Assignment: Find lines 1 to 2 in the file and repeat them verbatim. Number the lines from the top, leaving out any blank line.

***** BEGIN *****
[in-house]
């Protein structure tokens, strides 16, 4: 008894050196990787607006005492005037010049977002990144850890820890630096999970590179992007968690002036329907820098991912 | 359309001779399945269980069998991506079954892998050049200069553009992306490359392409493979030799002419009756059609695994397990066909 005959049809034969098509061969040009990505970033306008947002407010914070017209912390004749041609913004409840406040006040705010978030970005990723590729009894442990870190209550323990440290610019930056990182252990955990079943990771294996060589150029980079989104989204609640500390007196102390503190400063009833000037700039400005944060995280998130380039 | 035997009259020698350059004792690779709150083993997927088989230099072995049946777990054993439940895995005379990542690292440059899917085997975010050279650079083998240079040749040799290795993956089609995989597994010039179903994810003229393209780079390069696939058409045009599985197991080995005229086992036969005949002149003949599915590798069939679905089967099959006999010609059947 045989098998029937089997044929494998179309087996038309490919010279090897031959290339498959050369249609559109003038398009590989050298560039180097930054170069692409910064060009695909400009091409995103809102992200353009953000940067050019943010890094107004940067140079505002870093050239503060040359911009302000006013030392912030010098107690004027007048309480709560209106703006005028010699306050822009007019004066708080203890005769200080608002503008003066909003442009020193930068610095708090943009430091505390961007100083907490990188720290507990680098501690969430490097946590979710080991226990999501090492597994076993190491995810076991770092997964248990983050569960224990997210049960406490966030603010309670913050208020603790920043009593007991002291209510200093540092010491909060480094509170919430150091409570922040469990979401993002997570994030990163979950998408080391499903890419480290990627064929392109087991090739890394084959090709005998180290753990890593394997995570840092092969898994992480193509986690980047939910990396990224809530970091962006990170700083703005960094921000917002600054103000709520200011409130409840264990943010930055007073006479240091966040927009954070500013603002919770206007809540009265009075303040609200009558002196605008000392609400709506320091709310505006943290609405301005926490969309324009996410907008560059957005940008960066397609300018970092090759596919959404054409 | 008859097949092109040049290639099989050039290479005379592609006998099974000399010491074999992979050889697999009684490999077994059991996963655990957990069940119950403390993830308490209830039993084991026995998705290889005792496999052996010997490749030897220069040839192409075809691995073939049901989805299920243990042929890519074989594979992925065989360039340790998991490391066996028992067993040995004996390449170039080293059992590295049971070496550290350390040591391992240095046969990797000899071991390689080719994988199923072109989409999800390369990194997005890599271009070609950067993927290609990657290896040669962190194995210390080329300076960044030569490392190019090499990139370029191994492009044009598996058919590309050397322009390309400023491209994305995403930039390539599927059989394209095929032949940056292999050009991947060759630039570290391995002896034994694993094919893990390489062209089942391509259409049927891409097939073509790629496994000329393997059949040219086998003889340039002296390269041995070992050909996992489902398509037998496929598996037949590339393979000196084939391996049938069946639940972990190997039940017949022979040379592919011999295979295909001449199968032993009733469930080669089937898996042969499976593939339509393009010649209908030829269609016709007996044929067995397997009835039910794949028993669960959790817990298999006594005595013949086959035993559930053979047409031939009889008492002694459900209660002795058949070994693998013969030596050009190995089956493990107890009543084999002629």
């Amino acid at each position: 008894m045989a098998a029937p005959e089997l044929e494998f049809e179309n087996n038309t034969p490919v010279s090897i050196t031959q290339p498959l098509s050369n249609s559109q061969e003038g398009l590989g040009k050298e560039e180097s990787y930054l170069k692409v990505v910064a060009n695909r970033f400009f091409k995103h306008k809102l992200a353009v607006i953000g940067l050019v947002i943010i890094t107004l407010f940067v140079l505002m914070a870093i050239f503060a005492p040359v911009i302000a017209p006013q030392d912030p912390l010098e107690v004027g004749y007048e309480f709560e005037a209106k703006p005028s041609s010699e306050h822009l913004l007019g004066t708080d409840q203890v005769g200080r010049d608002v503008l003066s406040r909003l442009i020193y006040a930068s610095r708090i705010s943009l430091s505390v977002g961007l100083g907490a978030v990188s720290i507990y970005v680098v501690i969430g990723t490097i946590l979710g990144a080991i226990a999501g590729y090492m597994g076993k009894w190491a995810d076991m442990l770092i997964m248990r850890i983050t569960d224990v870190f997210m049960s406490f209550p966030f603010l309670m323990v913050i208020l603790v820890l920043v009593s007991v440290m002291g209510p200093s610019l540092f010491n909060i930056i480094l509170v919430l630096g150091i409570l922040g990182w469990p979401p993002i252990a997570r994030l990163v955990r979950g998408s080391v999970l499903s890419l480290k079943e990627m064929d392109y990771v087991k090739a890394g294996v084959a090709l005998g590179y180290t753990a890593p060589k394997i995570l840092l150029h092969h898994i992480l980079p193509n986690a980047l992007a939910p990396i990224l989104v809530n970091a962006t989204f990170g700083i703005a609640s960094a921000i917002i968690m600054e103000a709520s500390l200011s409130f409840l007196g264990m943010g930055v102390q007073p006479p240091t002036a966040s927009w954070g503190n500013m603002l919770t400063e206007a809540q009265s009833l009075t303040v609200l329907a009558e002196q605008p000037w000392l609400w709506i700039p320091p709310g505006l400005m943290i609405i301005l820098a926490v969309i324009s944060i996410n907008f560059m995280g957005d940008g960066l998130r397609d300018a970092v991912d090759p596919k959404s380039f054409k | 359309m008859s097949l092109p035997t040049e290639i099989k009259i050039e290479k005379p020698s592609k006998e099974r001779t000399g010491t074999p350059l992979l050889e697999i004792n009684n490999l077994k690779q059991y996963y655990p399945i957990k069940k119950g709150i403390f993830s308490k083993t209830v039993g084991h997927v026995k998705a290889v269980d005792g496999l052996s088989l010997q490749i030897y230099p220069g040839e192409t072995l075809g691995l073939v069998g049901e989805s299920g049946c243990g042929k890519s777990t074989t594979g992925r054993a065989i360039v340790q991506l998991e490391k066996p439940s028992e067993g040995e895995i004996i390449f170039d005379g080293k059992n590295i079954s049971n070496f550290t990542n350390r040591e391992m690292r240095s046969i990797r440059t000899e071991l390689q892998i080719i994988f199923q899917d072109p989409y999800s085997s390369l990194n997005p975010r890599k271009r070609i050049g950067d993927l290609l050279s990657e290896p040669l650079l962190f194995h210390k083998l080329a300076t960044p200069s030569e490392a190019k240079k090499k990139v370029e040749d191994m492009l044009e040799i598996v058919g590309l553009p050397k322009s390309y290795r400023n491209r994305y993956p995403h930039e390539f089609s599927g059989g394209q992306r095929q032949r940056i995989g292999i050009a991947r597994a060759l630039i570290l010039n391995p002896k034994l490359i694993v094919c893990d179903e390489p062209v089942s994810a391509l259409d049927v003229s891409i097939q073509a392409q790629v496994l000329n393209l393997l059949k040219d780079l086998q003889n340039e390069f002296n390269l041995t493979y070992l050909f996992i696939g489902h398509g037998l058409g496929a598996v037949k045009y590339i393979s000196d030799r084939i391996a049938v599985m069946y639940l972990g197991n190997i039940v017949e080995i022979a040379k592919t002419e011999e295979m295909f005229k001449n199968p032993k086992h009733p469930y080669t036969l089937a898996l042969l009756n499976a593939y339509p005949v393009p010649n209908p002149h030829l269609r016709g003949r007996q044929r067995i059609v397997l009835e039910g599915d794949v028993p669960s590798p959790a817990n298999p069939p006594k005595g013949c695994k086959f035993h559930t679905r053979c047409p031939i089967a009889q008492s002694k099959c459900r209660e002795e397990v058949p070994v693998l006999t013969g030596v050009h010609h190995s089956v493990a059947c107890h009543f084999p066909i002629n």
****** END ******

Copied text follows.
[in-house]
């Protein structure tokens, strides 16, 4: 008894050196990787607006005492005037010049977002990144850890820890630096999970590179992007968690002036329907820098991912 | 359309001779399945269980069998991506079954892998050049200069553009992306490359392409493979030799002419009756059609695994397990066909 005959049809034969098509061969040009990505970033306008947002407010914070017209912390004749041609913004409840406040006040705010978030970005990723590729009894442990870190209550323990440290610019930056990182252990955990079943990771294996060589150029980079989104989204609640500390007196102390503190400063009833000037700039400005944060995280998130380039 | 035997009259020698350059004792690779709150083993997927088989230099072995049946777990054993439940895995005379990542690292440059899917085997975010050279650079083998240079040749040799290795993956089609995989597994010039179903994810003229393209780079390069696939058409045009599985197991080995005229086992036969005949002149003949599915590798069939679905089967099959006999010609059947 045989098998029937089997044929494998179309087996038309490919010279090897031959290339498959050369249609559109003038398009590989050298560039180097930054170069692409910064060009695909400009091409995103809102992200353009953000940067050019943010890094107004940067140079505002870093050239503060040359911009302000006013030392912030010098107690004027007048309480709560209106703006005028010699306050822009007019004066708080203890005769200080608002503008003066909003442009020193930068610095708090943009430091505390961007100083907490990188720290507990680098501690969430490097946590979710080991226990999501090492597994076993190491995810076991770092997964248990983050569960224990997210049960406490966030603010309670913050208020603790920043009593007991002291209510200093540092010491909060480094509170919430150091409570922040469990979401993002997570994030990163979950998408080391499903890419480290990627064929392109087991090739890394084959090709005998180290753990890593394997995570840092092969898994992480193509986690980047939910990396990224809530970091962006990170700083703005960094921000917002600054103000709520200011409130409840264990943010930055007073006479240091966040927009954070500013603002919770206007809540009265009075303040609200009558002196605008000392609400709506320091709310505006943290609405301005926490969309324009996410907008560059957005940008960066397609300018970092090759596919959404054409 | 008859097949092109040049290639099989050039290479005379592609006998099974000399010491074999992979050889697999009684490999077994059991996963655990957990069940119950403390993830308490209830039993084991026995998705290889005792496999052996010997490749030897220069040839192409075809691995073939049901989805299920243990042929890519074989594979992925065989360039340790998991490391066996028992067993040995004996390449170039080293059992590295049971070496550290350390040591391992240095046969990797000899071991390689080719994988199923072109989409999800390369990194997005890599271009070609950067993927290609990657290896040669962190194995210390080329300076960044030569490392190019090499990139370029191994492009044009598996058919590309050397322009390309400023491209994305995403930039390539599927059989394209095929032949940056292999050009991947060759630039570290391995002896034994694993094919893990390489062209089942391509259409049927891409097939073509790629496994000329393997059949040219086998003889340039002296390269041995070992050909996992489902398509037998496929598996037949590339393979000196084939391996049938069946639940972990190997039940017949022979040379592919011999295979295909001449199968032993009733469930080669089937898996042969499976593939339509393009010649209908030829269609016709007996044929067995397997009835039910794949028993669960959790817990298999006594005595013949086959035993559930053979047409031939009889008492002694459900209660002795058949070994693998013969030596050009190995089956493990107890009543084999002629």